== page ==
The scourge of human trafficking exists in every major city in the United States, where it ruins the lives of victims while enriching the traffickers. Local police often are ill-equipped to deal with sophisticated trafficking schemes, resulting in solicitation charges being filed against the victims while the real perpetrators go free. But thanks to the power of big data analytics, law enforcement has new tools to build criminal cases against the traffickers themselves.
Human trafficking is growing problem both nationally and around the world. Since 2007, the National Human Trafficking Resource Center hotline has received reports of 14,588 sex trafficking cases inside the United States. One out of every six runaways in the US is likely forced into prostitution, according to the National Center for Missing & Exploited Children.
The problem is even bigger on the global stage, with about 4.5 million people trapped by traffickers in 2012, according to the International Labor Organization. In many cases, women or girls are lured from their home country to Europe or the US with the promise of good jobs, only to be trapped into sex slavery, such as the 17 Thai human trafficking victims freed from a Minneapolis brothel earlier this week.
One person who’s dedicated a big chunk of his life to ending human slavery is Eric Schles. While employed with the anti-trafficking group Demand Abolition, the data scientist worked with the Manhattan District Attorney’s office, where he developed a series of tools to help detectives identify likely sex trafficking victims by analyzing publicly available information from commercial sex websites, such as the adult classified section of Backpage.com.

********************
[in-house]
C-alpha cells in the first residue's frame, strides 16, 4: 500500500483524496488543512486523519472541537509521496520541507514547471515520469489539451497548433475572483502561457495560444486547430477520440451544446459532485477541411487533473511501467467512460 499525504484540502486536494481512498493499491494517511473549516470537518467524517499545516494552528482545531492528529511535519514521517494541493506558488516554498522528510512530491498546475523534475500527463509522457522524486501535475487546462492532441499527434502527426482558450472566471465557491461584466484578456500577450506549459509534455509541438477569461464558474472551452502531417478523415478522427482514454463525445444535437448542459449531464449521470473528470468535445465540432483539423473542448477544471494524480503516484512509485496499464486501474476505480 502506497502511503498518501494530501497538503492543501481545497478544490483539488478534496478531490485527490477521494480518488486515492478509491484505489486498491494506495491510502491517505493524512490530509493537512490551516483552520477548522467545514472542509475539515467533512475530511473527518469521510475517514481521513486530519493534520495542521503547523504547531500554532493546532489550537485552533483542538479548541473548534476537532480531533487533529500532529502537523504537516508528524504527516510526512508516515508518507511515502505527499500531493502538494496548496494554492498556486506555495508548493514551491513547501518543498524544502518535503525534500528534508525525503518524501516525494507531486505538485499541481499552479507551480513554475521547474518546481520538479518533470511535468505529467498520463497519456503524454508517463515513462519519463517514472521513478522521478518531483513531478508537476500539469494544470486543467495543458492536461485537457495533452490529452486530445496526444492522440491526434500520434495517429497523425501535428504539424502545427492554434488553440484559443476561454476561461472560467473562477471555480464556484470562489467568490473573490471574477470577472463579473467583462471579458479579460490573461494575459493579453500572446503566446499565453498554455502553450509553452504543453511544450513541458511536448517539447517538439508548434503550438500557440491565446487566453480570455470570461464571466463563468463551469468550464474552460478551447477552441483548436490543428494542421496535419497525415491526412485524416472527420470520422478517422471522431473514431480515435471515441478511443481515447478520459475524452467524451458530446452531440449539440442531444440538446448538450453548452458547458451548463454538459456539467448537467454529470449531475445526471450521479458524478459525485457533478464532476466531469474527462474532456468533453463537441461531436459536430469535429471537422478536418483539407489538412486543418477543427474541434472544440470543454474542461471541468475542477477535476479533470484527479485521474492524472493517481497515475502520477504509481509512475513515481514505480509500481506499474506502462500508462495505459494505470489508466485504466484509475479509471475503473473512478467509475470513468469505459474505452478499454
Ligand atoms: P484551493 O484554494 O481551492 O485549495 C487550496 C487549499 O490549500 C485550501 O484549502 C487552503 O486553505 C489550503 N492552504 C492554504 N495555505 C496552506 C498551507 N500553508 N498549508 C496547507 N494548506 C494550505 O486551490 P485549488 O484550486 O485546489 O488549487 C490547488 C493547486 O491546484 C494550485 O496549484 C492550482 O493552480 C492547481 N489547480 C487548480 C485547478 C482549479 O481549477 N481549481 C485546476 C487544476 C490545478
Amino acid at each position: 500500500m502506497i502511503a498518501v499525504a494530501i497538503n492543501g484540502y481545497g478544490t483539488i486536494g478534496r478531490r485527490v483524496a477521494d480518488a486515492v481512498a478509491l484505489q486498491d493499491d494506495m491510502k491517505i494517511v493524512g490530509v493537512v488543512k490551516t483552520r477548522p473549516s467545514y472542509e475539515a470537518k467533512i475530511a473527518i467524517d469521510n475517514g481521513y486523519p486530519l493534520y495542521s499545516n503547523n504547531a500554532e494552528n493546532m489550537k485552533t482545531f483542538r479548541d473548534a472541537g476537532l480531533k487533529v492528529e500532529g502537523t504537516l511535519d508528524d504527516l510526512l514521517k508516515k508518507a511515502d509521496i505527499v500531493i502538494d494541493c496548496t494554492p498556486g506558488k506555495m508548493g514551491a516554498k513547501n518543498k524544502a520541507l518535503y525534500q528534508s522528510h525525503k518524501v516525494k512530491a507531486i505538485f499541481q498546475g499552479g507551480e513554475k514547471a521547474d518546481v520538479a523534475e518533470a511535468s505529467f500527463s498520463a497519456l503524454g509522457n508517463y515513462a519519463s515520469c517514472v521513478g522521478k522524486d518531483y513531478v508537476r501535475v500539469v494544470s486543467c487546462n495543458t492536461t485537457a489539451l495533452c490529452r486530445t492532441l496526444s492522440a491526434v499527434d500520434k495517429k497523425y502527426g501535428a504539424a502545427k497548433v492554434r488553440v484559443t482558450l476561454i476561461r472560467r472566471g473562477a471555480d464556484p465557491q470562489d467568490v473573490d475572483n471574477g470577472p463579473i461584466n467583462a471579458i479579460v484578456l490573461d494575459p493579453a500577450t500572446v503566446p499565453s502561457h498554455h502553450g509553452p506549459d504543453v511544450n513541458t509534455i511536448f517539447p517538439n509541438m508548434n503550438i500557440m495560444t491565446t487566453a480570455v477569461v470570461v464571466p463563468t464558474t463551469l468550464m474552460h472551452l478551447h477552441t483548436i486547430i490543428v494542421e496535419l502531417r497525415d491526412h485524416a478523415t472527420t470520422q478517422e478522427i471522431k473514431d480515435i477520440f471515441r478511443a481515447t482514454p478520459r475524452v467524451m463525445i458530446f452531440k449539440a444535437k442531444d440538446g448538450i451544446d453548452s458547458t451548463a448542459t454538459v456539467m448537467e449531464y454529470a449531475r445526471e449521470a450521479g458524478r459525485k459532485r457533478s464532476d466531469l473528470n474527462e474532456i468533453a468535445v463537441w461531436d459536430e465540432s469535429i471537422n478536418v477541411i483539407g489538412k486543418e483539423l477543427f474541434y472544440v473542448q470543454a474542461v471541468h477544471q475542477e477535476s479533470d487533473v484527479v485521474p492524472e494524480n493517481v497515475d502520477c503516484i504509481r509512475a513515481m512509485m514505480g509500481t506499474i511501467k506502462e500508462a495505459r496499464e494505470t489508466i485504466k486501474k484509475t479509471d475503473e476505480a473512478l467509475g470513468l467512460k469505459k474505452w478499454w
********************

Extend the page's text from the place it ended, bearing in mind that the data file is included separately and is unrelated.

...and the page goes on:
The new movie “Trafficked” shines a light on the booming business of human trafficking
One of the tools Schles developed was a geographic information system (GIS) for visualizing sex trafficking data using the open source D3 reporting framework. “Google Fu was their biggest weapon,” Schles told Datanami in a 2015 interview. “That shouldn’t be the case. Google’s a great tool but it shouldn’t be the only tool. By doing the analysis, they can draw connections really fast.”
Schles, who now is working to fix the Veterans Administration’s computer system at the White House’s exclusive 18F digital service delivery group, also built a link analysis tool that allows Manhattan DA investigators to quickly identify common pieces of data scraped from websites like Backpage, the CEO of which was just arrested yesterday in Dallas, Texas, on pimping charges brought by California Attorney General Kamala Harris.